SHAH ALAM, Aug 17 — Malaysia will reach the ageing nation status earlier than expected if the COVID-19 pandemic continues for a long term, following a decline in the number of births in the country.
National Population and Family Development Board (LPPKN) director-general Abdul Shukur Abdullah said, based on the projections of the Department of Statistics Malaysia, the country is expected to achieve the ageing nation status by 2030 when 15 percent of its population is aged 60 and above.
“However, with the current COVID-19 pandemic, the status could be attained much earlier.
“In an opinion poll conducted by LPPKN in April 2020 it was found that 53 percent of respondents expected that this pandemic would result in an increase in the number of births.
“However, the majority of the respondents (61 percent) decided to postpone or re-plan their pregnancy,” he told Bernama here today.
The Department of Statistics reported that in 2020, the 60 and above population increased from 3.4 million (2019) to 3.5 million representing 10.7 percent of the total population.
Abdul Shukur said there was a 4.4 percent drop in birth rate recorded in the second quarter of this year, compared to the corresponding period last year, and this was expected.
He said among the factors that caused couples to delay having a baby were lack of savings (58 percent), fear of being infected with COVID-19 (34 percent) and fear that access to prenatal treatment would be disrupted due to the pandemic (32 percent).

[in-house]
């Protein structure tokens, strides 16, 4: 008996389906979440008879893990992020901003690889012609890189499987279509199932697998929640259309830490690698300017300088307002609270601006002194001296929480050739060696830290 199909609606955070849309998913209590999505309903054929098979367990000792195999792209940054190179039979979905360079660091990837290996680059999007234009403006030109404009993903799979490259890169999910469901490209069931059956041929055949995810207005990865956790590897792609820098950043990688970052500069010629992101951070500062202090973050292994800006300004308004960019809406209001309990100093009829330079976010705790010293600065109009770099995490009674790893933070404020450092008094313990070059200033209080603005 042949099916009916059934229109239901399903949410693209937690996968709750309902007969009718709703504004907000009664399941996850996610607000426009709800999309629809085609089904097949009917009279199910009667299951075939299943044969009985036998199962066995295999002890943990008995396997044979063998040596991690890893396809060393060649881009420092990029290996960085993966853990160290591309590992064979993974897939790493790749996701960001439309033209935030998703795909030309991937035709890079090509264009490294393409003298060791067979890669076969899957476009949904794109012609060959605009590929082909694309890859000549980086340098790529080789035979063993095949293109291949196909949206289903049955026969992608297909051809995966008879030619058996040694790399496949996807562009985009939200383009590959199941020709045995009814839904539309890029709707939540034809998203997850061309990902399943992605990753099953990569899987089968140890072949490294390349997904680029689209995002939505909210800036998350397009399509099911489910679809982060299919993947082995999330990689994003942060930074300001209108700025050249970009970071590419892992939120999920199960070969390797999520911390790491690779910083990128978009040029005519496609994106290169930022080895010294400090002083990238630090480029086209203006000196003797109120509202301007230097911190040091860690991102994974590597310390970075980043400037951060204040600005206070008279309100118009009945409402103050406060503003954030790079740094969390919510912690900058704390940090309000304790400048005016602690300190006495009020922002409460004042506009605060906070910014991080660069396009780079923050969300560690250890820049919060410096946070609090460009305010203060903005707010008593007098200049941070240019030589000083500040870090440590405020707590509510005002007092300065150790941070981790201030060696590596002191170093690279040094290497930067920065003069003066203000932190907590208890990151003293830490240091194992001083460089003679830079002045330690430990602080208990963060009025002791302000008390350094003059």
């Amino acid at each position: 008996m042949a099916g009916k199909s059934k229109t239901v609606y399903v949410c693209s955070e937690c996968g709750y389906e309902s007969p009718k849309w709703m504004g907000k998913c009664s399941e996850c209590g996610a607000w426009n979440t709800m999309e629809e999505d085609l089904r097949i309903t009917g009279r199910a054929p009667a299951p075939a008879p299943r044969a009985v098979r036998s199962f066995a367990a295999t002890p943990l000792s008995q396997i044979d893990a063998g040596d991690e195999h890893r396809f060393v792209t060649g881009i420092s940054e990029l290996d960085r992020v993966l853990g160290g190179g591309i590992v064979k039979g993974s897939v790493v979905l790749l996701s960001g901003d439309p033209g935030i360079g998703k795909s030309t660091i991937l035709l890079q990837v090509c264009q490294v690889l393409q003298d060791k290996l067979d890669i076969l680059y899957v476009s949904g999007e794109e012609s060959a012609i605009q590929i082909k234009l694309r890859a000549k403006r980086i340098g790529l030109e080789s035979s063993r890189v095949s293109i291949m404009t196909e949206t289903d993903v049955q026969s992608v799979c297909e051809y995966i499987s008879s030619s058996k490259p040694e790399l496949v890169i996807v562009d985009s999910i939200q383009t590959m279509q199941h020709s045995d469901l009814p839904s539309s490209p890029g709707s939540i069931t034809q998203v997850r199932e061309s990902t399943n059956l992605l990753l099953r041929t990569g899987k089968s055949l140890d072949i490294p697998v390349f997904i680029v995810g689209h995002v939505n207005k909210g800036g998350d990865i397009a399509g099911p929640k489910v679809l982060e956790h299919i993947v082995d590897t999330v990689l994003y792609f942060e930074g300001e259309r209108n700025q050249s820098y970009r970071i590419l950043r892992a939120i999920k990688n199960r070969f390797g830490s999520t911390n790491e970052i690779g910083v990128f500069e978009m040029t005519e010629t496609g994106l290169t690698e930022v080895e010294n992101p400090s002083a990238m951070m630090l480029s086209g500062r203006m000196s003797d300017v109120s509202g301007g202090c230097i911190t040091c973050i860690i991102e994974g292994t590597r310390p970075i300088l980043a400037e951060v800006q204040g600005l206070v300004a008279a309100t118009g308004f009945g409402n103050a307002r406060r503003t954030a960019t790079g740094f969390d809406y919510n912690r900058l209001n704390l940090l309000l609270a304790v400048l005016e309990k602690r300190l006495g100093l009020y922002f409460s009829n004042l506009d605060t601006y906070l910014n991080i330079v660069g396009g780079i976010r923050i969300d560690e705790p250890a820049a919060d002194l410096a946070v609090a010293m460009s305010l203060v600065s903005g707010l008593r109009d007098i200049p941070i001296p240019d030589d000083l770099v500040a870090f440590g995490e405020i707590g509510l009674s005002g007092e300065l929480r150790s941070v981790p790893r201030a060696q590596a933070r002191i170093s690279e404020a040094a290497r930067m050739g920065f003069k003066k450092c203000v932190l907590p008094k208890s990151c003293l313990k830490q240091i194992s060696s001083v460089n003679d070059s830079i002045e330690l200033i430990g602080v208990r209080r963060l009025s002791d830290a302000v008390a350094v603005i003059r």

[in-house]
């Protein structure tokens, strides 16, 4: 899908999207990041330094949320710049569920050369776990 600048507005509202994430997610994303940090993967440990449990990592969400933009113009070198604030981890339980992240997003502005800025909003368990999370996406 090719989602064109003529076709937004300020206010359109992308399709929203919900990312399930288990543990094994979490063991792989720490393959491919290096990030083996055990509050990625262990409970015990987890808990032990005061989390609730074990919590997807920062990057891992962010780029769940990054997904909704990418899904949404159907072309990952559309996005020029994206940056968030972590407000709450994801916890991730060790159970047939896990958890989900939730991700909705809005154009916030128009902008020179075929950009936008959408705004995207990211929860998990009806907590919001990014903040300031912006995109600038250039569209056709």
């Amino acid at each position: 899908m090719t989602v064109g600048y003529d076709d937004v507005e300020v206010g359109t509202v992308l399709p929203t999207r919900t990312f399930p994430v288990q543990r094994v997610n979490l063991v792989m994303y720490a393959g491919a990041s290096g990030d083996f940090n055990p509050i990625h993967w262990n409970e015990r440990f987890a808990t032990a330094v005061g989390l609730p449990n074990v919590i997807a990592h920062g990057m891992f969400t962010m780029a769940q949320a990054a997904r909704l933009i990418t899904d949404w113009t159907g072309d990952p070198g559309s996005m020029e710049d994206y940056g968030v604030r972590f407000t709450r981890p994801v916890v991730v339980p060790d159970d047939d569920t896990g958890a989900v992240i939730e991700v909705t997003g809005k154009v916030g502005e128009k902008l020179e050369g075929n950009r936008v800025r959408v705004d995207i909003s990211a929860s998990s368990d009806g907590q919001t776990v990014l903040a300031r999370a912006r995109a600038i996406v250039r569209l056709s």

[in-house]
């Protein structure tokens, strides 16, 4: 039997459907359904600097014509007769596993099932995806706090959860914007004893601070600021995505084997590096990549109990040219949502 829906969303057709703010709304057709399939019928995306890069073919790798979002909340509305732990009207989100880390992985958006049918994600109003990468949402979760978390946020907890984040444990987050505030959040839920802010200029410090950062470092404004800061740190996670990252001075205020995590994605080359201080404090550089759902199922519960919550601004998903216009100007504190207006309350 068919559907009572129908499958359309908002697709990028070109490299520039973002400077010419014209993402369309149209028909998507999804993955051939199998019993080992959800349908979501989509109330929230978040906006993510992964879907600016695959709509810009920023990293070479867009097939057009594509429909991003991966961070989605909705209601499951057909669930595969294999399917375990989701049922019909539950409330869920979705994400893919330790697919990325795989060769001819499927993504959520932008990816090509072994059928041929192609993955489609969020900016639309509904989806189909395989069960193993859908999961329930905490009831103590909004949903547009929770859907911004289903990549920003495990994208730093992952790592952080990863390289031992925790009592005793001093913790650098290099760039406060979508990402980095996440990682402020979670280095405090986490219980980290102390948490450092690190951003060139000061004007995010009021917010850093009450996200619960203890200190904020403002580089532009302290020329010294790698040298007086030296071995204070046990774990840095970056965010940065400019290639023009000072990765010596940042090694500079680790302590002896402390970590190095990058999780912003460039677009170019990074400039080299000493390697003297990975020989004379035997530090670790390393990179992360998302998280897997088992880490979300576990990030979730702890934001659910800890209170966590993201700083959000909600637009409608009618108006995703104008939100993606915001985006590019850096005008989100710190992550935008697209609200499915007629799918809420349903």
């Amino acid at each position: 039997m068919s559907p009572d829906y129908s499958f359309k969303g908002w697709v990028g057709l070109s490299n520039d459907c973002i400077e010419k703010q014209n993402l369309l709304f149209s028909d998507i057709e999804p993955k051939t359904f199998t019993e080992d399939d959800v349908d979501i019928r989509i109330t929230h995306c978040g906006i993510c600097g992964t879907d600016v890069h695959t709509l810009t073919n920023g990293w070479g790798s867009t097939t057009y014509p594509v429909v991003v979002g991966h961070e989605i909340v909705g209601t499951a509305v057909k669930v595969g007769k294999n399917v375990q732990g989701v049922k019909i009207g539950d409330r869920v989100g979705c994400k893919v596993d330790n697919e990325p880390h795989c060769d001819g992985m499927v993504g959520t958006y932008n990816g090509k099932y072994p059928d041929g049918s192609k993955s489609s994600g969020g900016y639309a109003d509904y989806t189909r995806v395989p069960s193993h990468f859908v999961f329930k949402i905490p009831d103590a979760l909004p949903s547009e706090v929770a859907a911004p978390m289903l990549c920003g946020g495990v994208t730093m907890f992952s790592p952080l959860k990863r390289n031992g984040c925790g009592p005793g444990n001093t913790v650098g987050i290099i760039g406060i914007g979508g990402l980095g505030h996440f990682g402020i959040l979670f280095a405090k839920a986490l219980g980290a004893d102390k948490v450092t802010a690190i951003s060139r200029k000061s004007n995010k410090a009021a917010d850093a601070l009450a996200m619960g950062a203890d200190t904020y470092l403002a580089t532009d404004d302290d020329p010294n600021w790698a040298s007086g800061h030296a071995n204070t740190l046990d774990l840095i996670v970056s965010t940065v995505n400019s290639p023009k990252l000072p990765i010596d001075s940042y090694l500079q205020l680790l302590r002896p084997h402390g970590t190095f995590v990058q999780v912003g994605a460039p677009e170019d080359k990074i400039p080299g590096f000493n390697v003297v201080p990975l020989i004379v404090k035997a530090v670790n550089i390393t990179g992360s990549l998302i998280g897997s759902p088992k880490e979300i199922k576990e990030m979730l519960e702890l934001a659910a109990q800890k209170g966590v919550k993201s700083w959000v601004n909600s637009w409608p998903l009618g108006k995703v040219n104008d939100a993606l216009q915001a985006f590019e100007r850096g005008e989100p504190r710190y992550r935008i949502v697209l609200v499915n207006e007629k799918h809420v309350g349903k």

Elaborating he said, the decline in the number of births would indeed have an impact on the population growth rate which would accelerate ageing of the country’s population, and if this trend continues, the country would also experience labour shortage in the future.
“As such, the country will need to rely on foreign labour to overcome the labour shortage. However, by 2050, most foreign outsourcing countries such as India, Bangladesh, the Philippines and Myanmar will also be faced with an ageing population and shortage of local labour,” he said.
Abdul Shukur said the situation would force these countries to stop their local workers from migrating to a foreign land such as Malaysia.
“In preparing to become an ageing nation, it is important for the country to minimize the mismatch between the skills possessed and the jobs done by the people in the country,” he said adding that since the pandemic, this mismatch and gap have become more apparent.
Based on the latest statistics released by the Statistics Department it was found that the number of unemployed graduates had increased by 22.5 percent, from around 165,200 people in 2019 to around 202,400 in 2020.
During the same period, it was reported that the percentage of graduates working in the skilled category had decreased by 0.8 percent while those working in the semi-skilled category increased by 19.3 percent, mainly for service and sales jobs and as machine operators and assemblers.
In the meantime, he said the results of the LPPKN study in 2018 projected the country has the potential and would experience a population shrinkage for the first time in 2072.
“In the study, it was projected that the country’s population will continue to increase until it reaches a maximum of 46.09 million people in 2071 before beginning to drop to 46.08 million people in 2072,” he said.
However, Abdul Shukur said there was a possibility that the country would experience a population shrinkage much earlier if the number of births continued to decline as a result of the COVID-19 pandemic.